Credit derivatives bounce back
The single name CDS market might be a quiet backwater now but there is a fair wind blowing through other parts of the credit derivatives business. By Nick Jacob.
Credit derivatives earned a bad name during the credit crisis and the European sovereign debt crises which followed, and probably deserved it too. Opaque and unfunded counterparty risk, credit event definitions that couldn’t keep up with bail-out mechanisms, and naked shorting of sovereign credit that could quickly close market access all caught regulators’ eyes.
But the ensuing regulatory clampdown has been a big benefit for the market, particularly the push to centrally clear more transactions. It has helped encourage potential users of credit derivatives back to the market, say bankers. “It’s fair to say that maybe three or four years ago we saw significant competitors withdrawing from credit derivatives or CDS on the basis that they were OTC instruments lacking clearing and other risk-mitigating factors,” says Benjamin Jacquard, joint global head of primary and credit at BNP Paribas.
“Now the picture is very different. People are coming back to CDS and index trading, and there are more single name credits that are cleared, including financials and sovereigns.”
Omar Ghalloudi , head of IG European single-name credit trading at Citi in London, says that with most inter-dealer trades now cleared, especially in the more common index names, regulators have a better grasp of the risks in the market as a whole, while big real money accounts are also keen to put trades through clearing houses. “All the right things are being done and the structure of the market has improved which should help it become more available to more people,” he says.
While single name volumes remain subdued, bankers take heart from the reaction whenever a narrative emerges — be it last year’s Volkswagen emissions scandal, Glencore’s debt levels when commodity prices plunged, or worries about French banks during the country’s presidential election. These stories, and others, were all accompanied by a surge in single name CDS trading — and it’s not a one-way market, either. “If there is a theme or a story there is always decent liquidity,” says Ghalloudi.
“I believe volumes will increase dramatically if/when the market turns — but we’re in a market at the moment that has done nothing but tighten and tighten with a huge stimulus from central banks,” he adds. “If this unwinds and the market goes wider everyone will be trading CDS.”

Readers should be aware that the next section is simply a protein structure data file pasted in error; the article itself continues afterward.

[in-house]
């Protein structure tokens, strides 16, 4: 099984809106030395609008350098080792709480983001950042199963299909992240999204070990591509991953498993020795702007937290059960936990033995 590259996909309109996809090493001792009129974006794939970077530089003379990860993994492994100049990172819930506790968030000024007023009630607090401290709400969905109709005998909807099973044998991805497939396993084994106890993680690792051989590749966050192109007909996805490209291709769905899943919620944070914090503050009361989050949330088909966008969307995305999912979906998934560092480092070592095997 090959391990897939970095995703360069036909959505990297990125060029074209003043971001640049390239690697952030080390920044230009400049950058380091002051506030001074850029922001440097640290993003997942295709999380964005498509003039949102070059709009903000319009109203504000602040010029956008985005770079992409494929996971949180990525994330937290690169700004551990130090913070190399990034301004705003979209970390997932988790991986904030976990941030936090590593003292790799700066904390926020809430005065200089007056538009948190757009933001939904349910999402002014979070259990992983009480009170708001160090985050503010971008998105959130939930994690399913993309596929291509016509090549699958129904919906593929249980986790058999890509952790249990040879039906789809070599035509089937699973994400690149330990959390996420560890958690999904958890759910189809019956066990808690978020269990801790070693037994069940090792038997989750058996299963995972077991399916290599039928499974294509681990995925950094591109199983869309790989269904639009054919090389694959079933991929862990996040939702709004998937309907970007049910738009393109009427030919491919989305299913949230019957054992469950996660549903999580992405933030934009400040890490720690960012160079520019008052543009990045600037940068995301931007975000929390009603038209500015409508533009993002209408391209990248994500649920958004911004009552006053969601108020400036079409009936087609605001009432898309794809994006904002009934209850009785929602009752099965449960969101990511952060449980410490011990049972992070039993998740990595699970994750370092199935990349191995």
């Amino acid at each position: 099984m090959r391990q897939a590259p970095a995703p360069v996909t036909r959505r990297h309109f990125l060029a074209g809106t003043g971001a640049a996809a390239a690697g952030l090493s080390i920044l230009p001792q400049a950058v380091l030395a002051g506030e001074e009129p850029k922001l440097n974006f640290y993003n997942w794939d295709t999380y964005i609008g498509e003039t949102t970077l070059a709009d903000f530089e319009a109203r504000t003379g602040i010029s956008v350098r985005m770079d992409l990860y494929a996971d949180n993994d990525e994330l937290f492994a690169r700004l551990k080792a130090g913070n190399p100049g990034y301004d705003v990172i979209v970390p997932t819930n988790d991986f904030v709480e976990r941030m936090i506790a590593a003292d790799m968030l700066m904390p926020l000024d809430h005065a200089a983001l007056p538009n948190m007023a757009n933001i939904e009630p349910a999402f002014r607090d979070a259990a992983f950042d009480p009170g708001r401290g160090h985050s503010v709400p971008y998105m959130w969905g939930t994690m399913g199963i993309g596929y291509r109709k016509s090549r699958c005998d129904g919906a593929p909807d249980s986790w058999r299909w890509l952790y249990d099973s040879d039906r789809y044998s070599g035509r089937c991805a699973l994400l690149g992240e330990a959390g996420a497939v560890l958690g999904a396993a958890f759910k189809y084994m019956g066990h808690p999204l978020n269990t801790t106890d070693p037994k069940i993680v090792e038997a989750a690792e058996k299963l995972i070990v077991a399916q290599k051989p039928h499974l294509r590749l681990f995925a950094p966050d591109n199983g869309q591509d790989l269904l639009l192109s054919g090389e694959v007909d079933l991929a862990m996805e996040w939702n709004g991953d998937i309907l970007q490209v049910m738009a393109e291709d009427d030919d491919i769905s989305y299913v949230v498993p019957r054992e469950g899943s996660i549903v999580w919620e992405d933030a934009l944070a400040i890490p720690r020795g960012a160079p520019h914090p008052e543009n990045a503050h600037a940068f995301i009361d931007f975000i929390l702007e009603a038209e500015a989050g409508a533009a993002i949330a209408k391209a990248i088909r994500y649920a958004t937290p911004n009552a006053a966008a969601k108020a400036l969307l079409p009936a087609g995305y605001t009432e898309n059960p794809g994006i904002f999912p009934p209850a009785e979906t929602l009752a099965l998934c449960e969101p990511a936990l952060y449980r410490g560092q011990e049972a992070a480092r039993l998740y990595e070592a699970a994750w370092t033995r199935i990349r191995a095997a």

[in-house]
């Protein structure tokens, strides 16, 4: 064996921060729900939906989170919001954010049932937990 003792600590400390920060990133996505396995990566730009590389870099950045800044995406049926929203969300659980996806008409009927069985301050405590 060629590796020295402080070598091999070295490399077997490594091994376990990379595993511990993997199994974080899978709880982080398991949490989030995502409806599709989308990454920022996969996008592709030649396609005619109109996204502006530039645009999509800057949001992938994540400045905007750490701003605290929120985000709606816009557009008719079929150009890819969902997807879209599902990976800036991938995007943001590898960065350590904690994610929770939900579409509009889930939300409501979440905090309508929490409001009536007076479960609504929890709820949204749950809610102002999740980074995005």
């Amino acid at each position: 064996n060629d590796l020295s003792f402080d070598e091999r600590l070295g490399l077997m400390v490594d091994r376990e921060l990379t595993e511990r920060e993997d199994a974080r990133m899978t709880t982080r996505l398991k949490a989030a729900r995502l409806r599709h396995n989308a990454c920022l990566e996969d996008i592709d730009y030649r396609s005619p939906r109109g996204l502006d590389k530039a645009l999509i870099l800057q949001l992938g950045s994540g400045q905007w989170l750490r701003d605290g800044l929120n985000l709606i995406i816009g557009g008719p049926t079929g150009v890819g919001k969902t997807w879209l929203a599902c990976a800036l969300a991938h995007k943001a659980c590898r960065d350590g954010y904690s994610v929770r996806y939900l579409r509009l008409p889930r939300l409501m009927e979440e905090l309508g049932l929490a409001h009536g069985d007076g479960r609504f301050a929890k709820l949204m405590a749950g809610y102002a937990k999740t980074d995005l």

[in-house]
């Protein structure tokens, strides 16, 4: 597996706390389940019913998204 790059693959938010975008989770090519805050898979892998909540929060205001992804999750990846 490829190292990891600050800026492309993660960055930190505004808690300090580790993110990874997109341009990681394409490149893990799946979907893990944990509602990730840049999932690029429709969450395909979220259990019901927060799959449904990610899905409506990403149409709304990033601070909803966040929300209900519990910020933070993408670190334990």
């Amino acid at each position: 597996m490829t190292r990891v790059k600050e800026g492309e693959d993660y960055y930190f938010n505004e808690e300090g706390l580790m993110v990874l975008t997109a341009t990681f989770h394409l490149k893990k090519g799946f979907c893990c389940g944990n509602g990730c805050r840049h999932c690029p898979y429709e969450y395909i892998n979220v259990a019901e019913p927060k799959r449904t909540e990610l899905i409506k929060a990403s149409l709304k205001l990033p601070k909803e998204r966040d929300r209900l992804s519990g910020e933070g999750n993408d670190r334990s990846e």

The CDS market has also benefited from a 2014 update to ISDA’s credit derivatives definitions. Market participants were concerned that bail-outs for financials and sovereigns, such as those for Portugal’s Novo Banco, were not triggering CDS payouts despite restructuring of the reference obligations.
“I don’t see material concerns on effectiveness of credit derivatives,” says Jacquard. “CDS is working well as an instrument, all historical amendments on the docs were welcome and are making for a well-functioning market. It is well coordinated by ISDA, is effective and is probably seen with a better opinion by regulators. The instrument had a bit of a bad reputation a few years ago and we are beyond that point which is good.”
The change in CDS definitions brought trading opportunities this year. Since CDS under both the 2003, and the new 2014, definitions could be traded on the same underlying, participants could trade the spread. That became important during the French election when some feared a potential victory for National Front leader Marine Le Pen could take the country out of the euro. Buying protection under 2014 definitions and selling protection under 2003 became known as the “ISDA trade”, and with US hedge funds to the fore, the spread between the two contracts moved out from 3bp to 38bp in April.
That showed that people were more comfortable under the new definitions — a sign that the market is working well, says Ghalloudi. “Those that might have felt wrongly positioned ahead of the French election as owning 2003 protection going into this were definitely buyers of 2014 protection,” he adds.